Showing posts with label ks3. Show all posts
Showing posts with label ks3. Show all posts

Tuesday, 13 April 2021

True Transition Begins in September

Life begins at 40 (apparently) and transition begins in September.

In our first 40 years, we don't think to ourselves that we are preparing for the next 40 years. We get on with life and live in the moment (relatively speaking). This living, in most cases, does prepare us for the next years of life (most of us do plan ahead), however the sole purpose of the 40th year is not to ready oneself for the 41st year (although I'm sure there is some mental preparation to do in order to embrace 40). You don't become 40 until you complete your 40th year - I'm not sure anyone spends 39 pretending they are 40.

The above should be true for transition too.

Primary school, done right, should prepare children for secondary school, however it is not the sole purpose. Year 6 might require some mental adjustments in order to be ready for the concept of being in year 7 but it shouldn't be the year where all the actual changes take place. Year 6 should not be year 7 a year early - year 6 has its own purpose too (not SATs and perhaps the true purpose of year 6 is another blog post for another time).

As I've hinted at above, there are aspects of transition that can take place prior to the starting date - the day they walk through the door of their secondary school - and there is quite a lot of information out there already to help year 6 teachers and parents with this (see Emily Weston's blog post, Transition Talks magazine and Liz Stevenson's blog for good examples). After all, it is important that our year 6 children are mentally ready - optimistic, resilient, excited, ready for a challenge - before they arrive at 'big school'.

However, if you're with me so far, we surely must agree that actually the greatest part of transition work must happen once those year 7s are through our doors at the beginning of September (or the end of August for the keen ones).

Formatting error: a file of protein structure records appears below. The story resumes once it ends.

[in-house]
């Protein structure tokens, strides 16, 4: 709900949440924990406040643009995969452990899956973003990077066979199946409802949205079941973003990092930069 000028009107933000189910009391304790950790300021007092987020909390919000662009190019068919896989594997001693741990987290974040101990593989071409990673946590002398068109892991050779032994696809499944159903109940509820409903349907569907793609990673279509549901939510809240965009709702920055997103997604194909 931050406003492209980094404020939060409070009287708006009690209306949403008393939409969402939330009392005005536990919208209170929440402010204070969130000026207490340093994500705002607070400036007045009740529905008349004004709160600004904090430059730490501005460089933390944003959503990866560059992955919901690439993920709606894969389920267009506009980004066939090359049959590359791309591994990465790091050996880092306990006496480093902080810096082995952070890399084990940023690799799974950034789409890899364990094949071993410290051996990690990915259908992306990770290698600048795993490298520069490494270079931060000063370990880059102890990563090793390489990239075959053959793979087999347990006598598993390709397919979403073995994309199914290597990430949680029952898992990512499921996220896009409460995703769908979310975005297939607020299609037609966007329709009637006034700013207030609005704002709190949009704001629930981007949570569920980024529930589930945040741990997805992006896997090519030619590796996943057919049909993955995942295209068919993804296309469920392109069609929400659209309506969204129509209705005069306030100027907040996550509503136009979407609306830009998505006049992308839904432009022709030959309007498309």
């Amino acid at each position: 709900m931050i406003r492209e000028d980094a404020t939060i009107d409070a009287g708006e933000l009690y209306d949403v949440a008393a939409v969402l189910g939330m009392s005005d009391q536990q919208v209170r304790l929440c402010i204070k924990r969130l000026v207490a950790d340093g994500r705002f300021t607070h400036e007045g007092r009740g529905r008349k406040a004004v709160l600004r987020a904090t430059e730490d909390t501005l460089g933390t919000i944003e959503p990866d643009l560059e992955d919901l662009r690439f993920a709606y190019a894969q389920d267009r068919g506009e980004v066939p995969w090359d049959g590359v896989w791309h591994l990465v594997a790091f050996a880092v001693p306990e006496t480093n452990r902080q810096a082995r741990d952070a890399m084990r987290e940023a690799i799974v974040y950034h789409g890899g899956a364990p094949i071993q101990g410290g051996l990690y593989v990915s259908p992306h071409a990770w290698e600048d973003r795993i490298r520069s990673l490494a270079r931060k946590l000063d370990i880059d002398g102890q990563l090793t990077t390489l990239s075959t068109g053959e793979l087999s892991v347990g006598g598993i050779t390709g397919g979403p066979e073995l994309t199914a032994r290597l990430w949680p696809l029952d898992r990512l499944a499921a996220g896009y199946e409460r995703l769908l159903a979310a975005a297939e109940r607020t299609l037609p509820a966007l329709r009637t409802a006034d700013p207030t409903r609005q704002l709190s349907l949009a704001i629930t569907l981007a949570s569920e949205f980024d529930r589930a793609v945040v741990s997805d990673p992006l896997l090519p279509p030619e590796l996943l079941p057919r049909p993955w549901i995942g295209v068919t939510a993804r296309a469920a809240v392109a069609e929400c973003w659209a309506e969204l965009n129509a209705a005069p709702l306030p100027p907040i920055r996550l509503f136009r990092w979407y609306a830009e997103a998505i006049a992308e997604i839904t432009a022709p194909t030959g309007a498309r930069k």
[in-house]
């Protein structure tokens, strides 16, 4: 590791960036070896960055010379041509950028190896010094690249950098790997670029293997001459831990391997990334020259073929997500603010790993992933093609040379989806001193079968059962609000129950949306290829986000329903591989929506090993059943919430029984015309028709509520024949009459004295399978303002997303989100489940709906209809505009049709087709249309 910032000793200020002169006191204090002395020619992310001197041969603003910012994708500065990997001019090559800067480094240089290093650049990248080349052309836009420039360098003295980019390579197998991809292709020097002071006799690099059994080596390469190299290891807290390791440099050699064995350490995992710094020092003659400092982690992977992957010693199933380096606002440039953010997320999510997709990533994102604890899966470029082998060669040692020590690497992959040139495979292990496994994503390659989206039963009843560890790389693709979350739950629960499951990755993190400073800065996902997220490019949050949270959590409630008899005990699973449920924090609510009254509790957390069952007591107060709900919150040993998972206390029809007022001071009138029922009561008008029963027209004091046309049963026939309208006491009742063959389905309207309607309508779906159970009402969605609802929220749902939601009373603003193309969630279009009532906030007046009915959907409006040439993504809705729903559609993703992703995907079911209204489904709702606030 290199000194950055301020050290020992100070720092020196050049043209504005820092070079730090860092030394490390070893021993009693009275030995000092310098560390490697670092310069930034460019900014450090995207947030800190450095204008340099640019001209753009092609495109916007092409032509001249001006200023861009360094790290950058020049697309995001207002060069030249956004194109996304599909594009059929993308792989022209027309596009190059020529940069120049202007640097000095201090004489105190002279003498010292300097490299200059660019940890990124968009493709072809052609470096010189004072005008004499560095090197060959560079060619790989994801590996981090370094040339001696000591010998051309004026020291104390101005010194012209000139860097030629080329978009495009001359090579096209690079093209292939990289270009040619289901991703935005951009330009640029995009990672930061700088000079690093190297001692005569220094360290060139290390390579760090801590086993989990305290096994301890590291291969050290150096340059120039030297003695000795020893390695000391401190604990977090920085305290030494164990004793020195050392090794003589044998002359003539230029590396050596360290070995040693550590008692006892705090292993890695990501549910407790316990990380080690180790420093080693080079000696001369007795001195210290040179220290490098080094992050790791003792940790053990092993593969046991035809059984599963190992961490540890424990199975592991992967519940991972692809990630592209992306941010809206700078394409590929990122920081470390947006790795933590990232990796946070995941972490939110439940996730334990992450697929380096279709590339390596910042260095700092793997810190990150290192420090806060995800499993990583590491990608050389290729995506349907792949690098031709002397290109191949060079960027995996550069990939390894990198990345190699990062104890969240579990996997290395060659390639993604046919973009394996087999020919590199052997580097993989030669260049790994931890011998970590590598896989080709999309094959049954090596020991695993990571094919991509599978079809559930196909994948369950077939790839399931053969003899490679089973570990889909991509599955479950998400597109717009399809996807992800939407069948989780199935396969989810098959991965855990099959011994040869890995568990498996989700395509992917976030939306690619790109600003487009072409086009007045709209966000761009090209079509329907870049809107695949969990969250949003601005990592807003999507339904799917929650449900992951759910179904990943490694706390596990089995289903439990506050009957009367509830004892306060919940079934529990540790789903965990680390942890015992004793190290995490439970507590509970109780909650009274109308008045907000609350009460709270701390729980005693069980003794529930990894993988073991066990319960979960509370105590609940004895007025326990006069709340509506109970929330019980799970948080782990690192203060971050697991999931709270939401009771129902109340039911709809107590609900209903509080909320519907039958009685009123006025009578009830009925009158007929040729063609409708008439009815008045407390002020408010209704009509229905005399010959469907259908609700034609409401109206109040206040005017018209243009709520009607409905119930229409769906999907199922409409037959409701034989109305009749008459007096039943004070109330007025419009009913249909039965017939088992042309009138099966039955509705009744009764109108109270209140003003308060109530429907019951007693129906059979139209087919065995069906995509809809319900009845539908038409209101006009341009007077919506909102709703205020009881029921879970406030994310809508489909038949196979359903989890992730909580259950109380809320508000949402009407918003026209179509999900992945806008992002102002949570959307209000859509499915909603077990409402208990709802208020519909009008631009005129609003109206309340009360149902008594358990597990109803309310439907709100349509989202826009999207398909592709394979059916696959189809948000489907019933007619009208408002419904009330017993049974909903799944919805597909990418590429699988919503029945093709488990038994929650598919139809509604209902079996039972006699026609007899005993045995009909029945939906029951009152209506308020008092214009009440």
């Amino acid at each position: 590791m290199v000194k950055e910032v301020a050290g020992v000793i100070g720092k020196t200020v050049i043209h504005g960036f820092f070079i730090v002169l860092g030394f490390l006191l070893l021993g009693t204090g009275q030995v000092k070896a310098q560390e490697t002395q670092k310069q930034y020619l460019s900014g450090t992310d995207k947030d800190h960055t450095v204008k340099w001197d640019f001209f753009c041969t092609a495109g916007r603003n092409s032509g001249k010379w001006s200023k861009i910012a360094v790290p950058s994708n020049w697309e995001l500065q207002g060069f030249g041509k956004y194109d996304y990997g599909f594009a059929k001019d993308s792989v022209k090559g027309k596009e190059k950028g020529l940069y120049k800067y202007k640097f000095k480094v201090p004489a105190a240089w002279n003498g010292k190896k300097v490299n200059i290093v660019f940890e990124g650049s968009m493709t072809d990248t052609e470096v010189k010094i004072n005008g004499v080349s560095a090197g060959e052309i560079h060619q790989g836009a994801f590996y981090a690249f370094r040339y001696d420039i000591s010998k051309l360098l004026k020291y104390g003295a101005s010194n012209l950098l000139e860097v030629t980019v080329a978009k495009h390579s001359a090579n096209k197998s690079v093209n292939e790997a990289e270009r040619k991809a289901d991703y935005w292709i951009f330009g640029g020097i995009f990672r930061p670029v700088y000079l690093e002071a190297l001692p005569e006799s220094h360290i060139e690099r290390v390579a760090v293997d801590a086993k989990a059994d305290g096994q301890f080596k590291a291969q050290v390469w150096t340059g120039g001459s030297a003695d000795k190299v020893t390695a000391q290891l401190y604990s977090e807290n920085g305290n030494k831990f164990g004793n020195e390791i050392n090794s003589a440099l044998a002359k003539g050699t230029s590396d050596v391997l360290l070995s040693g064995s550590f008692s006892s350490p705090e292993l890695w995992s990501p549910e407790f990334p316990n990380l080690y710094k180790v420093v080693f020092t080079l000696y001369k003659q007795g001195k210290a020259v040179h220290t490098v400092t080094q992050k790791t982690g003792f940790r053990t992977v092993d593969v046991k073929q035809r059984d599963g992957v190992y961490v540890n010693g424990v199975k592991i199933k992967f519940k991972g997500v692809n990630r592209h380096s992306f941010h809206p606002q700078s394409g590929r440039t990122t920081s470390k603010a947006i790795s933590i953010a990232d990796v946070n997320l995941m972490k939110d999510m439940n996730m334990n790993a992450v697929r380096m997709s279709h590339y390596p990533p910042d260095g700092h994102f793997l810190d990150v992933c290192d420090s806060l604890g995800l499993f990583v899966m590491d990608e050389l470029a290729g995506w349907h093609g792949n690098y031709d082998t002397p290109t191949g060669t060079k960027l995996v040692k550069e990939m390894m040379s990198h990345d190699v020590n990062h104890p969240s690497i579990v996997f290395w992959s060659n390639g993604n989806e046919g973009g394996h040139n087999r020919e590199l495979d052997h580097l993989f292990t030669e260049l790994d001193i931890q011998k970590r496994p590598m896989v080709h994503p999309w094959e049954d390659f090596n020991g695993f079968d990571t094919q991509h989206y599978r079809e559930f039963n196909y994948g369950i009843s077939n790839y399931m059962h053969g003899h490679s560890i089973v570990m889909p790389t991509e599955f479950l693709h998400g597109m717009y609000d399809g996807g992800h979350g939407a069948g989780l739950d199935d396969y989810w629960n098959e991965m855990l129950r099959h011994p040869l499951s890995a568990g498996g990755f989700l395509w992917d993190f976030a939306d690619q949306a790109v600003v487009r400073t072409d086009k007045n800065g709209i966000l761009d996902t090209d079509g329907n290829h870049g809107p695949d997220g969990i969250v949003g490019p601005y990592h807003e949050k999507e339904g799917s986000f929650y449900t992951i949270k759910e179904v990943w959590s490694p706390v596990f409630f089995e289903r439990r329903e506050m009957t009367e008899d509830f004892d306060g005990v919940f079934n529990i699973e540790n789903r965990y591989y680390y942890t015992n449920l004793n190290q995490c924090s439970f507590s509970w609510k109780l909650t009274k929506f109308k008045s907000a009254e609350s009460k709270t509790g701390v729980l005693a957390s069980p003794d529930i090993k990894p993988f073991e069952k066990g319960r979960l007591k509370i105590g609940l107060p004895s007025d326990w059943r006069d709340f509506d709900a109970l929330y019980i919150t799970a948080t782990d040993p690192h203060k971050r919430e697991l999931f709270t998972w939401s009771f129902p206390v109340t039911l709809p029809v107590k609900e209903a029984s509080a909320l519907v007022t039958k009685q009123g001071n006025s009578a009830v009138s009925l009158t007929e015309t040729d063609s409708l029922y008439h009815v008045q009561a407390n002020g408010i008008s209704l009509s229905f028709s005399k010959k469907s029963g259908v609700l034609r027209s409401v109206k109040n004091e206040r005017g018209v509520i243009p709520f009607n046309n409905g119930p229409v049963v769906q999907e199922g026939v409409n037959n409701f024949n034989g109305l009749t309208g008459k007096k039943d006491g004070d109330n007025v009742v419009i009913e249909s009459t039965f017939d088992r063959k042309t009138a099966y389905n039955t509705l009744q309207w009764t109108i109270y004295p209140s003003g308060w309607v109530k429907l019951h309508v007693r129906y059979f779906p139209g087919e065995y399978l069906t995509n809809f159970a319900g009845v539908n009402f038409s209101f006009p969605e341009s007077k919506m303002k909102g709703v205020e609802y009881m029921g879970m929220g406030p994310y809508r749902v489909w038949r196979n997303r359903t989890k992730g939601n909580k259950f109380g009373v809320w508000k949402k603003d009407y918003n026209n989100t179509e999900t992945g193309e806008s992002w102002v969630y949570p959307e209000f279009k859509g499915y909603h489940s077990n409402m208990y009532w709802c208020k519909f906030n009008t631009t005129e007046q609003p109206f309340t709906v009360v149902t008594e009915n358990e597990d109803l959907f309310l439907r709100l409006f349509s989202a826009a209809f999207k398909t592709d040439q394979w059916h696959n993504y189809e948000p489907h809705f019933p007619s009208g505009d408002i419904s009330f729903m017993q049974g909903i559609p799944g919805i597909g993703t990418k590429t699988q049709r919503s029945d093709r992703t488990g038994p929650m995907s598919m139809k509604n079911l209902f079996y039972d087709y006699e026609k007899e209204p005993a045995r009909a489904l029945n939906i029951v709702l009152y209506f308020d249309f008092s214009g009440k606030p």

When I asked both primary and secondary staff on Twitter What would you expect a new y7 child to be able to do independently when they arrive? the answers were many and various:

However, many answers from secondary staff appeared to me to be focused on the expectation that primary children should arrive knowing how to do some very secondary-specific things. Here are some examples:

  • Read and understand a timetable
  • Pack the correct books and equipment for each day
  • Transition between lessons in different rooms in different parts of the school 
  • Have the habit of checking the time themselves and being on time
  • Understanding how to access lunchtime arrangements
  • To know when and when not to ask for help
  • To know when and when not to ask for permission (e.g. to get out of their seat, to take off items of clothing, to go to the toilet)
  • Be used to a different number of break times and lessons
These expectations, focusing on children's ability to organise and manage the school day despite it being very different to what they are used to, were the focus of many answers. Such expectations will vary from school to school and will even vary from teacher to teacher within each secondary school -children go from learning one school's expectations, and one teacher's expectations, to having to learn a new school's expectations plus 15 different teachers' expectations of the above (even where schools have the most consistent approach to routines, systems and expectations there are bound to be personal differences - see some of the other answers in the Twitter thread for examples of this).

Many such expectations were mentioned seemingly as something which could be talked about at primary school during year 6 so that in year 7 they know exactly what to do.

The problems with this are several-fold:

  • A conversation, no matter how many times it is had, will never trump experience. The only real experience children will get of the above is once they arrive in year 7.
  • Year 6 teachers are often dealing with children heading off to multiple secondary schools - as a result they can only really speak generically about what their class might be facing come September. 
  • Often, or nearly always as is probably the case, year 6 teachers will not have specific knowledge of the routines, systems and expectations of even just one secondary school.
  • Conversations happen at a minimum 5/6 weeks prior to the children actually setting foot in their secondary school - there is a lot of time to forget during that time, especially since the information is highly theoretical and is attached to no true experience.

Of course, there is more that primary schools could do, beyond a conversation. For example:

  • Transition days provide a chance for children to experience a real day in a secondary school, however on those days very few of the above expectations are in place: they don't have to pack a bag full of particular books, or bring the right equipment, or wear the right uniform, or find their way around the school using a timetable and a map. Perhaps transition days could expect more of the above, however doing that may serve to deep anxieties around starting secondary schools rather than put minds at ease - which I do believe should be one of the main purposes of a transition day in the summer term of year 6.